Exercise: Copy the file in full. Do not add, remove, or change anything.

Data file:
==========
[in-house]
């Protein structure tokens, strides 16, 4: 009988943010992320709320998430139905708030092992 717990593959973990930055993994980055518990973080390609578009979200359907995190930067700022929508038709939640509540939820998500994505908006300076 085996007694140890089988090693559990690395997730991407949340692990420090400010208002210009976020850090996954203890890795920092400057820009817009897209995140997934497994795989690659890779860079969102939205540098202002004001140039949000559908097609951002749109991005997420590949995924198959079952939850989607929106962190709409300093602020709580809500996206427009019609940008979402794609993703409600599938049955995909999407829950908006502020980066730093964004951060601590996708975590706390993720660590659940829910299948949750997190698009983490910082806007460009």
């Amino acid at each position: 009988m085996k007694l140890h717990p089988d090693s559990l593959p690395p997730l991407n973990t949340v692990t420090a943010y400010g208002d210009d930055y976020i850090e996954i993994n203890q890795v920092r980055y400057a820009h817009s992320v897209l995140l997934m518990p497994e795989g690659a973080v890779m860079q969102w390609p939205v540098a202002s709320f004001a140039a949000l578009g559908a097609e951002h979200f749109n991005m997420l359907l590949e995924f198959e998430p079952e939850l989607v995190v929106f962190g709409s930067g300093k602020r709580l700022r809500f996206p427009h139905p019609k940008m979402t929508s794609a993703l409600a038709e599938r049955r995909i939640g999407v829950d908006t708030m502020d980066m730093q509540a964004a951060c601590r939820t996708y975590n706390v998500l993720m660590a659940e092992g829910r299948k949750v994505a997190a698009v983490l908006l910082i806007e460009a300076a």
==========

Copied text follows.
[in-house]
């Protein structure tokens, strides 16, 4: 009988943010992320709320998430139905708030092992 717990593959973990930055993994980055518990973080390609578009979200359907995190930067700022929508038709939640509540939820998500994505908006300076 085996007694140890089988090693559990690395997730991407949340692990420090400010208002210009976020850090996954203890890795920092400057820009817009897209995140997934497994795989690659890779860079969102939205540098202002004001140039949000559908097609951002749109991005997420590949995924198959079952939850989607929106962190709409300093602020709580809500996206427009019609940008979402794609993703409600599938049955995909999407829950908006502020980066730093964004951060601590996708975590706390993720660590659940829910299948949750997190698009983490910082806007460009």
């Amino acid at each position: 009988m085996k007694l140890h717990p089988d090693s559990l593959p690395p997730l991407n973990t949340v692990t420090a943010y400010g208002d210009d930055y976020i850090e996954i993994n203890q890795v920092r980055y400057a820009h817009s992320v897209l995140l997934m518990p497994e795989g690659a973080v890779m860079q969102w390609p939205v540098a202002s709320f004001a140039a949000l578009g559908a097609e951002h979200f749109n991005m997420l359907l590949e995924f198959e998430p079952e939850l989607v995190v929106f962190g709409s930067g300093k602020r709580l700022r809500f996206p427009h139905p019609k940008m979402t929508s794609a993703l409600a038709e599938r049955r995909i939640g999407v829950d908006t708030m502020d980066m730093q509540a964004a951060c601590r939820t996708y975590n706390v998500l993720m660590a659940e092992g829910r299948k949750v994505a997190a698009v983490l908006l910082i806007e460009a300076a």